Essay by PaperNerd ContributorCollege, Undergraduate November 2001

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#1. In today's society, death and grieving are common experiences. However, Kenneth Doka presents his readers with different types of grief, one that is even more common than the normal form. In his article, Doka discusses "disenfranchised grief"�. Along with this, he speaks of certain problems associated with this type of grief. These problems are serious and may in themselves pose more problems to the bereaved.

It is only logical that we first define "disenfranchised grief"� in order to understand the impact of the problems associated with it. Disenfranchised grief is when a person experiences a sense of loss, but does not have a socially recognized right, role or capacity to grieve. This loss cannot be openly acknowledged, publicly mourned or socially supported.

There are three reasons for disenfranchised grief. The first reason is because the relationship may not be recognized. There may be an assumption held by the bereaved's society that the closeness of the relationship exists only among spouses and/or immediate kin.

Another possibility for this lack of recognition may be because the relationship itself may not be recognized or socially sanctioned, as is the case with extramarital affairs, cohabitation and homosexual relationships. Finally, relationships that existed primarily in the past (i.e. ex-spouses or former friends) may not be recognized as possibilities for grief.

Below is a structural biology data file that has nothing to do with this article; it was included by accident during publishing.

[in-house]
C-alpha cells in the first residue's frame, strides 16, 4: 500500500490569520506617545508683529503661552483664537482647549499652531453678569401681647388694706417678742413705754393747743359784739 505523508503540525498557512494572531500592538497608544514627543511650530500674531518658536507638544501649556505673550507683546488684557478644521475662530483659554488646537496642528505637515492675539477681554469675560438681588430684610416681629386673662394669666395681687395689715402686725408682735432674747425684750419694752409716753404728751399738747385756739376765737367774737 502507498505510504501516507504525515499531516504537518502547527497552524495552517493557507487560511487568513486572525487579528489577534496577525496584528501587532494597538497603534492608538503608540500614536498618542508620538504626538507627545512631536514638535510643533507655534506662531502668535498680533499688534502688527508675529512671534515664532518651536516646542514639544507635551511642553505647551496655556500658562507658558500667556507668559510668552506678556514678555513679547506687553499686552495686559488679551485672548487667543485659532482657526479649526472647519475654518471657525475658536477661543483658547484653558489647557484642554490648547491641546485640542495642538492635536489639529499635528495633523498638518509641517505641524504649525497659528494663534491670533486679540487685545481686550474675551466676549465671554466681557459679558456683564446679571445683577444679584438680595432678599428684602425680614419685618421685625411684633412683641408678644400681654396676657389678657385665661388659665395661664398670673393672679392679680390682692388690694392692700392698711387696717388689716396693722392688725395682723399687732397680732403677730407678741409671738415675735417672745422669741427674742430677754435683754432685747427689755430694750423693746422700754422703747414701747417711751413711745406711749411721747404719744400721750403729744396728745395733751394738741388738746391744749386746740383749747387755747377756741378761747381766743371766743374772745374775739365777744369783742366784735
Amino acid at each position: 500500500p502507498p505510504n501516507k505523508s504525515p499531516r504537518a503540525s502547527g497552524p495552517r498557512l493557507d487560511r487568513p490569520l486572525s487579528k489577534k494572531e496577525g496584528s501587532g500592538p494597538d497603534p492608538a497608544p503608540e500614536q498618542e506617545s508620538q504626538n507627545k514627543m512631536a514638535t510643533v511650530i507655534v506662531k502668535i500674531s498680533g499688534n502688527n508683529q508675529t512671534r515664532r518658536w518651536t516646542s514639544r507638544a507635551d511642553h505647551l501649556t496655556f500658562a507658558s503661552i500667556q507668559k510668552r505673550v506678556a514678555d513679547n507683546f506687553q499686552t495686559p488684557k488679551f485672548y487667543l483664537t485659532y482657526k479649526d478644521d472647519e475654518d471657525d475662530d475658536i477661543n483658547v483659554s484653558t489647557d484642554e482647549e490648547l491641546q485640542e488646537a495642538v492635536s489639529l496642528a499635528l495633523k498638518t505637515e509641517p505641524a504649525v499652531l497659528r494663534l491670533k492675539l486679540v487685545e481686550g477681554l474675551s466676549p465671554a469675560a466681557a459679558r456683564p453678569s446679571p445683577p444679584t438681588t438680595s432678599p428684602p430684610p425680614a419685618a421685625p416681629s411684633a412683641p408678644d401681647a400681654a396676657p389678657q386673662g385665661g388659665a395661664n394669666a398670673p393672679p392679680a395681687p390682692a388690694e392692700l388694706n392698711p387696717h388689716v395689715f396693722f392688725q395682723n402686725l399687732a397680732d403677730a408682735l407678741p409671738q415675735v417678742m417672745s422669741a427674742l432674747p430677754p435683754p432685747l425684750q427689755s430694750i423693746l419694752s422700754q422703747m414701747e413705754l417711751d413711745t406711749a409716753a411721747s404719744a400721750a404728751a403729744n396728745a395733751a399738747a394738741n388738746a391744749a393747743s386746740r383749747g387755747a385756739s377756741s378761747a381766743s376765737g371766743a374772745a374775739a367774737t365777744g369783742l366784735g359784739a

The second reason for disenfranchised grief is because the loss may not be recognized. The loss itself may not be deemed as socially significant as in pre-natal death, abortion or adoption. The loss of a pet also falls into this category. One final part of the loss not being recognized is because the reality of the loss isn't socially validated. There are three "types"� of death that are encompassed here. The first is a "social death"� where the person is physically alive, yet treated...